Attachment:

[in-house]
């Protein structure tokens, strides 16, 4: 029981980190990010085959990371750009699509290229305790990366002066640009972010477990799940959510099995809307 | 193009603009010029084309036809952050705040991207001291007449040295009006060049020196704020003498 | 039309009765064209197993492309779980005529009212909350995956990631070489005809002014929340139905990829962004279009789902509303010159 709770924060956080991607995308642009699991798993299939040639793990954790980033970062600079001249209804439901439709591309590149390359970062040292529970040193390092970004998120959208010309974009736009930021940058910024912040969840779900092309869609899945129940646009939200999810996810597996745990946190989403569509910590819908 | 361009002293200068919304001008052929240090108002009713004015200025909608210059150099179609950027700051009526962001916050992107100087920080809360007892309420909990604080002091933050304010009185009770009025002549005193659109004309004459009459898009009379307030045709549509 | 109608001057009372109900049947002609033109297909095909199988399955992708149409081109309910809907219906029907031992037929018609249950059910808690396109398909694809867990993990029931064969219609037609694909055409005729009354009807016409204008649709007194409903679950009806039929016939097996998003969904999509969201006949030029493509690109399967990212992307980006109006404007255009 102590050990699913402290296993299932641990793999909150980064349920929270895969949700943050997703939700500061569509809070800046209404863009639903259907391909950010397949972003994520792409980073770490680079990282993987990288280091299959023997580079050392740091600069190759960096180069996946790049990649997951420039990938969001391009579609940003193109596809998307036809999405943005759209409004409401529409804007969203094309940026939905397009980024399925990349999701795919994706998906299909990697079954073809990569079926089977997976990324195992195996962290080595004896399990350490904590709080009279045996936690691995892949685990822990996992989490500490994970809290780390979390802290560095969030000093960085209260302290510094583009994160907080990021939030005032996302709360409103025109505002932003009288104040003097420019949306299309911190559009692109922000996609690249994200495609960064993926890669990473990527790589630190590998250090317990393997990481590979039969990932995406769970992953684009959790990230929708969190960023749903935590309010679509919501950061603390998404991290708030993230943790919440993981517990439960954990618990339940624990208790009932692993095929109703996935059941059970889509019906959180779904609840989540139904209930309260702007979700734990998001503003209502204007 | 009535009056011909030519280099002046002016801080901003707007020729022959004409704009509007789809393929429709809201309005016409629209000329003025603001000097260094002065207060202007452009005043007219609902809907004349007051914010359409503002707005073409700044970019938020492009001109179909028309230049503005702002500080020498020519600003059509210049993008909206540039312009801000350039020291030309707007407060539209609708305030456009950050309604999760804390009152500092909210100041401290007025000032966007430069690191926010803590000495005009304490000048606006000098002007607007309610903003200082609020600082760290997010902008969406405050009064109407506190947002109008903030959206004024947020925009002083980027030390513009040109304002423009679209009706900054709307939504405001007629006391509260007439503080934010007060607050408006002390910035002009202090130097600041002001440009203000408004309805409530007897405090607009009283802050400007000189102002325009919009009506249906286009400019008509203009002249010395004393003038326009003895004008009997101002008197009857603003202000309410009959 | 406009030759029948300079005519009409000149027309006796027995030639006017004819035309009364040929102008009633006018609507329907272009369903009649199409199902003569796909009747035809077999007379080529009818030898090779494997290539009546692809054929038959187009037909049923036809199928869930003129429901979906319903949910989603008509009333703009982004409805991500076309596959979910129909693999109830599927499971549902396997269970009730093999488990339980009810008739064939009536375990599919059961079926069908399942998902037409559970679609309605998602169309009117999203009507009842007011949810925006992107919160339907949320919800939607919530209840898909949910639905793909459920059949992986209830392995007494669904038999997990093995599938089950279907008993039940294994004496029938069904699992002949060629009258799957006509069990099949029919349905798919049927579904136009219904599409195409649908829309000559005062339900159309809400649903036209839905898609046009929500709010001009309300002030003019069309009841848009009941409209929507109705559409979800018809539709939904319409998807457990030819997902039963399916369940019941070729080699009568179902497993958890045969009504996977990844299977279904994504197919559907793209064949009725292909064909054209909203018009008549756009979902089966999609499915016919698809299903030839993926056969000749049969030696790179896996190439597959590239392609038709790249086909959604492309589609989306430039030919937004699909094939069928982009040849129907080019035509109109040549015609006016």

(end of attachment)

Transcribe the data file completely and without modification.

[in-house]
């Protein structure tokens, strides 16, 4: 029981980190990010085959990371750009699509290229305790990366002066640009972010477990799940959510099995809307 | 193009603009010029084309036809952050705040991207001291007449040295009006060049020196704020003498 | 039309009765064209197993492309779980005529009212909350995956990631070489005809002014929340139905990829962004279009789902509303010159 709770924060956080991607995308642009699991798993299939040639793990954790980033970062600079001249209804439901439709591309590149390359970062040292529970040193390092970004998120959208010309974009736009930021940058910024912040969840779900092309869609899945129940646009939200999810996810597996745990946190989403569509910590819908 | 361009002293200068919304001008052929240090108002009713004015200025909608210059150099179609950027700051009526962001916050992107100087920080809360007892309420909990604080002091933050304010009185009770009025002549005193659109004309004459009459898009009379307030045709549509 | 109608001057009372109900049947002609033109297909095909199988399955992708149409081109309910809907219906029907031992037929018609249950059910808690396109398909694809867990993990029931064969219609037609694909055409005729009354009807016409204008649709007194409903679950009806039929016939097996998003969904999509969201006949030029493509690109399967990212992307980006109006404007255009 102590050990699913402290296993299932641990793999909150980064349920929270895969949700943050997703939700500061569509809070800046209404863009639903259907391909950010397949972003994520792409980073770490680079990282993987990288280091299959023997580079050392740091600069190759960096180069996946790049990649997951420039990938969001391009579609940003193109596809998307036809999405943005759209409004409401529409804007969203094309940026939905397009980024399925990349999701795919994706998906299909990697079954073809990569079926089977997976990324195992195996962290080595004896399990350490904590709080009279045996936690691995892949685990822990996992989490500490994970809290780390979390802290560095969030000093960085209260302290510094583009994160907080990021939030005032996302709360409103025109505002932003009288104040003097420019949306299309911190559009692109922000996609690249994200495609960064993926890669990473990527790589630190590998250090317990393997990481590979039969990932995406769970992953684009959790990230929708969190960023749903935590309010679509919501950061603390998404991290708030993230943790919440993981517990439960954990618990339940624990208790009932692993095929109703996935059941059970889509019906959180779904609840989540139904209930309260702007979700734990998001503003209502204007 | 009535009056011909030519280099002046002016801080901003707007020729022959004409704009509007789809393929429709809201309005016409629209000329003025603001000097260094002065207060202007452009005043007219609902809907004349007051914010359409503002707005073409700044970019938020492009001109179909028309230049503005702002500080020498020519600003059509210049993008909206540039312009801000350039020291030309707007407060539209609708305030456009950050309604999760804390009152500092909210100041401290007025000032966007430069690191926010803590000495005009304490000048606006000098002007607007309610903003200082609020600082760290997010902008969406405050009064109407506190947002109008903030959206004024947020925009002083980027030390513009040109304002423009679209009706900054709307939504405001007629006391509260007439503080934010007060607050408006002390910035002009202090130097600041002001440009203000408004309805409530007897405090607009009283802050400007000189102002325009919009009506249906286009400019008509203009002249010395004393003038326009003895004008009997101002008197009857603003202000309410009959 | 406009030759029948300079005519009409000149027309006796027995030639006017004819035309009364040929102008009633006018609507329907272009369903009649199409199902003569796909009747035809077999007379080529009818030898090779494997290539009546692809054929038959187009037909049923036809199928869930003129429901979906319903949910989603008509009333703009982004409805991500076309596959979910129909693999109830599927499971549902396997269970009730093999488990339980009810008739064939009536375990599919059961079926069908399942998902037409559970679609309605998602169309009117999203009507009842007011949810925006992107919160339907949320919800939607919530209840898909949910639905793909459920059949992986209830392995007494669904038999997990093995599938089950279907008993039940294994004496029938069904699992002949060629009258799957006509069990099949029919349905798919049927579904136009219904599409195409649908829309000559005062339900159309809400649903036209839905898609046009929500709010001009309300002030003019069309009841848009009941409209929507109705559409979800018809539709939904319409998807457990030819997902039963399916369940019941070729080699009568179902497993958890045969009504996977990844299977279904994504197919559907793209064949009725292909064909054209909203018009008549756009979902089966999609499915016919698809299903030839993926056969000749049969030696790179896996190439597959590239392609038709790249086909959604492309589609989306430039030919937004699909094939069928982009040849129907080019035509109109040549015609006016």